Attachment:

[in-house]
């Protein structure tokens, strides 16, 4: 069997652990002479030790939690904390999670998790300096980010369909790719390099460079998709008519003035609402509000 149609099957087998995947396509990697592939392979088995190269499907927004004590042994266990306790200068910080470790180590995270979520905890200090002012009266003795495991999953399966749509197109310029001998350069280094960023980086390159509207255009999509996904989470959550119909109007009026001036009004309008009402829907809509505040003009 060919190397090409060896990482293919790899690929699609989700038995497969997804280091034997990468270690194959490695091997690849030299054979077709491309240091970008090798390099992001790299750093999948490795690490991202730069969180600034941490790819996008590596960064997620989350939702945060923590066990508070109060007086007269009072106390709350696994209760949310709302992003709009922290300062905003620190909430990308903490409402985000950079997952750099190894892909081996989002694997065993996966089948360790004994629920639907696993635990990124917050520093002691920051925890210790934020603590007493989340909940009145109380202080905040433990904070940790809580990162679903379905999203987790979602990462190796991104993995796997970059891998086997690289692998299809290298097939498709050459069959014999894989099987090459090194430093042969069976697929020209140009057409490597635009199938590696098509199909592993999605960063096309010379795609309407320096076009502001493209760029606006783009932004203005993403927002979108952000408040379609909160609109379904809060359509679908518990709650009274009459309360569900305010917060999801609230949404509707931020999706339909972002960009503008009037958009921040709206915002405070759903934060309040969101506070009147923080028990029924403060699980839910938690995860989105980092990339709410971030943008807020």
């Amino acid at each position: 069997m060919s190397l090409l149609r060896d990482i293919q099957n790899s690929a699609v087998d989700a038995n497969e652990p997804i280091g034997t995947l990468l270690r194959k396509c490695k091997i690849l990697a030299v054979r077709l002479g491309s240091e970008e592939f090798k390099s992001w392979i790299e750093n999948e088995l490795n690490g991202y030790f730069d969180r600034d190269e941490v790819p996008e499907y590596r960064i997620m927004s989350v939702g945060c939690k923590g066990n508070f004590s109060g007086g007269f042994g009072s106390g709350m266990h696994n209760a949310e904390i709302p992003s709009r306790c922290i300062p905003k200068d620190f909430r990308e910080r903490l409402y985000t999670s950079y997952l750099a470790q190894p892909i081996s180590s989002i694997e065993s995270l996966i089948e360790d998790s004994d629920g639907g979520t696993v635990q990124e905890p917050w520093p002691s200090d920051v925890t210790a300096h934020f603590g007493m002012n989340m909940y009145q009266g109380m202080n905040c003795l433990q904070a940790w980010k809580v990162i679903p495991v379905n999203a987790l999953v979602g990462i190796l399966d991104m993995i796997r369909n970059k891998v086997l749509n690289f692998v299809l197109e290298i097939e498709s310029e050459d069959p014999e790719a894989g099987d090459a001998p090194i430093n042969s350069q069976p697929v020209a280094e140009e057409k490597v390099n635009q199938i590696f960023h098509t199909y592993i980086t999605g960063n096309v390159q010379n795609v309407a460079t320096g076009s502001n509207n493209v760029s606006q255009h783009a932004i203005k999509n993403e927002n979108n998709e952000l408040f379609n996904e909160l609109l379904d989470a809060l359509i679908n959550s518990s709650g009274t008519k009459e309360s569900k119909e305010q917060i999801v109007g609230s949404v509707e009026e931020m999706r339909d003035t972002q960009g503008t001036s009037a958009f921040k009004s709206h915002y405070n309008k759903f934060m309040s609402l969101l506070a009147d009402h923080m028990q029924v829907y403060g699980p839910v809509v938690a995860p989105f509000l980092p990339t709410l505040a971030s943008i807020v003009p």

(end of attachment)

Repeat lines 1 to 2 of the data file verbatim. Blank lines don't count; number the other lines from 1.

[in-house]
């Protein structure tokens, strides 16, 4: 069997652990002479030790939690904390999670998790300096980010369909790719390099460079998709008519003035609402509000 149609099957087998995947396509990697592939392979088995190269499907927004004590042994266990306790200068910080470790180590995270979520905890200090002012009266003795495991999953399966749509197109310029001998350069280094960023980086390159509207255009999509996904989470959550119909109007009026001036009004309008009402829907809509505040003009 060919190397090409060896990482293919790899690929699609989700038995497969997804280091034997990468270690194959490695091997690849030299054979077709491309240091970008090798390099992001790299750093999948490795690490991202730069969180600034941490790819996008590596960064997620989350939702945060923590066990508070109060007086007269009072106390709350696994209760949310709302992003709009922290300062905003620190909430990308903490409402985000950079997952750099190894892909081996989002694997065993996966089948360790004994629920639907696993635990990124917050520093002691920051925890210790934020603590007493989340909940009145109380202080905040433990904070940790809580990162679903379905999203987790979602990462190796991104993995796997970059891998086997690289692998299809290298097939498709050459069959014999894989099987090459090194430093042969069976697929020209140009057409490597635009199938590696098509199909592993999605960063096309010379795609309407320096076009502001493209760029606006783009932004203005993403927002979108952000408040379609909160609109379904809060359509679908518990709650009274009459309360569900305010917060999801609230949404509707931020999706339909972002960009503008009037958009921040709206915002405070759903934060309040969101506070009147923080028990029924403060699980839910938690995860989105980092990339709410971030943008807020």